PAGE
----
Spending on cosmetics is picking up again, says NPD

By Guy Montague-Jones

- Last updated on GMT

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A snapshot report from NPD on reactions to the economy among beauty consumers suggests that women are willing to spend more on cosmetics again.

Women in the US have been cutting back on their beauty spending, but the NPD survey suggests that they are ready to return to the cosmetics shelves.

NPD came to the conclusion by studying the results of a beauty shopper survey it carried out in April and comparing it to an earlier survey conducted in November last year.

Early signs of a spending recovery

In the April survey, 55 percent of shoppers said they will still buy cosmetics because it makes them feel better about themselves. This is up four percent on November.

Also, fewer women are reporting that cosmetics are at the top of their list of products to cut back on. In April, only 42 percent of respondents said they were willing to rein in their beauty spending, as opposed to 45 percent in November.

Impulse buying also looks to be making a comeback. NPD said more women in the latest survey indicated that they were likely to go to spas and salons on a regular basis and buy beauty products on impulse.

“It is very encouraging to see the overall positive shift among beauty shoppers. That tells us that, while we are not out of the woods yet, the greater proportion of beauty consumers are willing to explore spending again,”​ said Karen Grant, NPD senior global industry analyst and vice president of Beauty.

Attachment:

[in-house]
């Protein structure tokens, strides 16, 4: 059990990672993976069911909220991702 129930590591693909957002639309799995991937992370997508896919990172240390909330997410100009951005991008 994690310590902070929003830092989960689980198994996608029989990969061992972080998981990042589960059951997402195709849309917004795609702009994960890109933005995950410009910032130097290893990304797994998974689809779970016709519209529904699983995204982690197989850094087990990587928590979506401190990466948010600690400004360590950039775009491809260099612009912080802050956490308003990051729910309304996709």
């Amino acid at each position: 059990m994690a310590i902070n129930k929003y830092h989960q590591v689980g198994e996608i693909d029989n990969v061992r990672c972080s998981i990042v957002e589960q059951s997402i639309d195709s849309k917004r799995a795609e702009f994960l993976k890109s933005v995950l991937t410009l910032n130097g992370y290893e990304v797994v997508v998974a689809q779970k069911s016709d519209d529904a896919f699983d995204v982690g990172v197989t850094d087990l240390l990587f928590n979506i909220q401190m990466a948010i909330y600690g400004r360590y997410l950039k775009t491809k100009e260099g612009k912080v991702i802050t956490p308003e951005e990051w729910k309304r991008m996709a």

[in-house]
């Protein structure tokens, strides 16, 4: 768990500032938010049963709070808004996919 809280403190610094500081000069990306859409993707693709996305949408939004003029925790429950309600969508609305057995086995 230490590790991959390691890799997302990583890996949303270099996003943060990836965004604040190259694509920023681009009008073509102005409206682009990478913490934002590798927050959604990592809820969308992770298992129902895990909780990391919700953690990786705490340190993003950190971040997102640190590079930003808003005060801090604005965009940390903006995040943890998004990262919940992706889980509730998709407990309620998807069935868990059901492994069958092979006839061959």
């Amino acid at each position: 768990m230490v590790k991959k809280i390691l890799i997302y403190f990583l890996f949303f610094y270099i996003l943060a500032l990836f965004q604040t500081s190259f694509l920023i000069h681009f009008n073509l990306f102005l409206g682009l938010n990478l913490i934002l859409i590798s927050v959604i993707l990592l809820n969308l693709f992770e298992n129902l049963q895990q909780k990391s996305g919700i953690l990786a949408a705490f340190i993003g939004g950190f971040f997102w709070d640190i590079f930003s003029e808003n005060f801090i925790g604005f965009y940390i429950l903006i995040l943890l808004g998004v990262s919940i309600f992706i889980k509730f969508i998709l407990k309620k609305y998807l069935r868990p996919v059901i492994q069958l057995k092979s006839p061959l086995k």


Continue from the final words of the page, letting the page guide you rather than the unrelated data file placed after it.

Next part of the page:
African American women continue to cut back

Despite the good overall news, not all beauty shoppers were planning to increase their spending. In particular, African American women are more downcast about their spending.

Only 22 percent of African American respondents agreed with the statement “Even in these tough economic times, I still find myself buying beauty products on impulse”.

This figure was down 6 percent on November. Meanwhile, there was a two percentage point overall increase in the number of women saying they would buy beauty products on impulse.

“The decline among African American women may be very closely tied to the fact that women in this segment of the population are also the least likely to use makeup and skincare products,”​ said Grant.

“In general, this group often has a harder time finding beauty products that meet their needs. Now add in tough times and they may be even more inclined to see beauty as a non-essential. Shifting this perception is one that marketers will need to look at and help turn sentiments of African Americans to be more in line with other beauty consumers.”

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